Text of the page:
I’ve been asked a lot of interesting questions from newcomers to the online furry community, particularly in the relatively large non-RP (Role-Playing) IRC channel that I call home. Most recently, I was asked why there are so many males presenting themselves as females, and what to think and do about it. Obviously, this works both ways, and there are plenty of females presenting as males, and my opinions below apply to them as well.

The following are five common situations in which people represent themselves as having a different gender than their biological sex. Some people may fall into more than one category.

Transgender

In comparison to the general population, the furry fandom appears to have a higher percentage of LGBT members. This may be largely due to the generally accepting nature of the fandom, and the fact that most members create personas (or “fursonas,” or characters) based on attributes they desire and/or admire. Simply put, being a furry makes it easier to present yourself as you feel and wish to be.

I truly respect those struggling with gender issues, and especially those who have overcome their struggles by becoming and accepting the person they wish to be. Newcomers should be accepting and tolerant, and they should respect the gender choices of these individuals.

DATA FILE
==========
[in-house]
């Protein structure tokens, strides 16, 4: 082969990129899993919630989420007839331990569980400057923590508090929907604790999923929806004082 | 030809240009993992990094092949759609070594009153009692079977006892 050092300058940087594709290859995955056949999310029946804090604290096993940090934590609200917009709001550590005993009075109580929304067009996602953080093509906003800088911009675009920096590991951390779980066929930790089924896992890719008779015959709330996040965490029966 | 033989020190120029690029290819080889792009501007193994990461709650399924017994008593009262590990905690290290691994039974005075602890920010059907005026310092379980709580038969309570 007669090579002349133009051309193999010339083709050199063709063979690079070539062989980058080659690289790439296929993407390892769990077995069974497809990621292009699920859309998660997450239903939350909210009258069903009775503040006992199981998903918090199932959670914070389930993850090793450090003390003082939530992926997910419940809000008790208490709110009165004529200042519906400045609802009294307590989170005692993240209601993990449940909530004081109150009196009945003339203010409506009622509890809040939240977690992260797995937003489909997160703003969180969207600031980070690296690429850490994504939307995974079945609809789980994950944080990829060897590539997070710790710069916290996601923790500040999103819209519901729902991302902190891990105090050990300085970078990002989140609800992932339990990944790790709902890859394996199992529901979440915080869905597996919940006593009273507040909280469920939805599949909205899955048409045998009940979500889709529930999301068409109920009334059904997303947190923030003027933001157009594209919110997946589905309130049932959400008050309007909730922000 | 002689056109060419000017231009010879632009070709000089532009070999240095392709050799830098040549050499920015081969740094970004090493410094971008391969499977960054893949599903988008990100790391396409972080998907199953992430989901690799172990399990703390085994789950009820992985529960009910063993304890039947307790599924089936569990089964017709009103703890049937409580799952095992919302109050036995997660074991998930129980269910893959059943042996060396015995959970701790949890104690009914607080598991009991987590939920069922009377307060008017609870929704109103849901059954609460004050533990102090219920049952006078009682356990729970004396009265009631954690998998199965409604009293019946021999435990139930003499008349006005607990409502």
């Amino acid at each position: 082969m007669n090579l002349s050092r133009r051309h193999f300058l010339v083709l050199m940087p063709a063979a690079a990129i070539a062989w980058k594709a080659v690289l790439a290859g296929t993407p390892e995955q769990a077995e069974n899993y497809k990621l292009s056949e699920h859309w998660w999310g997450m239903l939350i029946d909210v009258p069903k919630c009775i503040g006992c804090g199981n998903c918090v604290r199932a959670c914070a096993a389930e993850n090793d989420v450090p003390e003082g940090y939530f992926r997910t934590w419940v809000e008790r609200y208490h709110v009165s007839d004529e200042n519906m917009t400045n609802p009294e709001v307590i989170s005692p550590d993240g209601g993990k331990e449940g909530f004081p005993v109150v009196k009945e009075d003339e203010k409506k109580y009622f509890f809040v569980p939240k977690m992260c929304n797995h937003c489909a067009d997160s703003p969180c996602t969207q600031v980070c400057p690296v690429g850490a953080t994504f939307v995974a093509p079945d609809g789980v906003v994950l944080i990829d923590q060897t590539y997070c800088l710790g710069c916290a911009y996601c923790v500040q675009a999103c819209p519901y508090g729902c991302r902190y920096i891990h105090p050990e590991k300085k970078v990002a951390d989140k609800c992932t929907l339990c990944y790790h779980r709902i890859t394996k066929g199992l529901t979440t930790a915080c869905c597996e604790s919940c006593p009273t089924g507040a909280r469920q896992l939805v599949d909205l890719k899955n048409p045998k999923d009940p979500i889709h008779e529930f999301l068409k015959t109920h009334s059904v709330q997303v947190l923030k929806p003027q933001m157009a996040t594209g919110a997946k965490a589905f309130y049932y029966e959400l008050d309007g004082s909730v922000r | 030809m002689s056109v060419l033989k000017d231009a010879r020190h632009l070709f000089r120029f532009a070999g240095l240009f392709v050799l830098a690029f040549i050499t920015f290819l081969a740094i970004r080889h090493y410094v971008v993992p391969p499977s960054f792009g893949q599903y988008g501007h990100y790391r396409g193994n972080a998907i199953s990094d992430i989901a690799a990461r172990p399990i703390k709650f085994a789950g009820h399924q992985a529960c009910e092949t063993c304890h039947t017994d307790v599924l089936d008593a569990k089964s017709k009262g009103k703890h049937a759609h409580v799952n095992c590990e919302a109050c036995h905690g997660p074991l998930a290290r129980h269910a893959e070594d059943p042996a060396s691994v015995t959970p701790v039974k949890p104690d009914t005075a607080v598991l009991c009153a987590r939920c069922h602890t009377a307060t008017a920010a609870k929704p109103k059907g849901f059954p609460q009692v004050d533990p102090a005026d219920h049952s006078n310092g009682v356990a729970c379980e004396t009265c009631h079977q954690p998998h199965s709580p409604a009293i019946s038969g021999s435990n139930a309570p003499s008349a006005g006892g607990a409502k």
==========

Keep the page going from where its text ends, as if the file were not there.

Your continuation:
In my opinion, part of that respect is not spreading rumors, taunting or teasing, or sharing personal information in public forums about a person’s biological sex.

Some in the community may disagree with this last opinion, but I do feel that a transgender person has a moral obligation to be truthful on this matter when becoming romantically involved. This is only fair and can prevent a lot of heartache and drama on both sides.

Role-Player (Story/Fiction)

While some see furry as a way to virtually become and explore the form (and gender) they wish they had in real life, others see their characters from the outside, as writers creating realtime and interactive stories. Like method actors, many of these carry aspects of their characters into non-RP chat rooms and forums, for fun and out of habit.

In role-playing/collaborative writing channels, these furries will sometimes indicate when they are speaking out of character (marking lines as OOC). At the very least, others shouldn’t make any assumptions of true sex or gender in these situations. In non-RP chat rooms, however, this can often be confusing and misleading.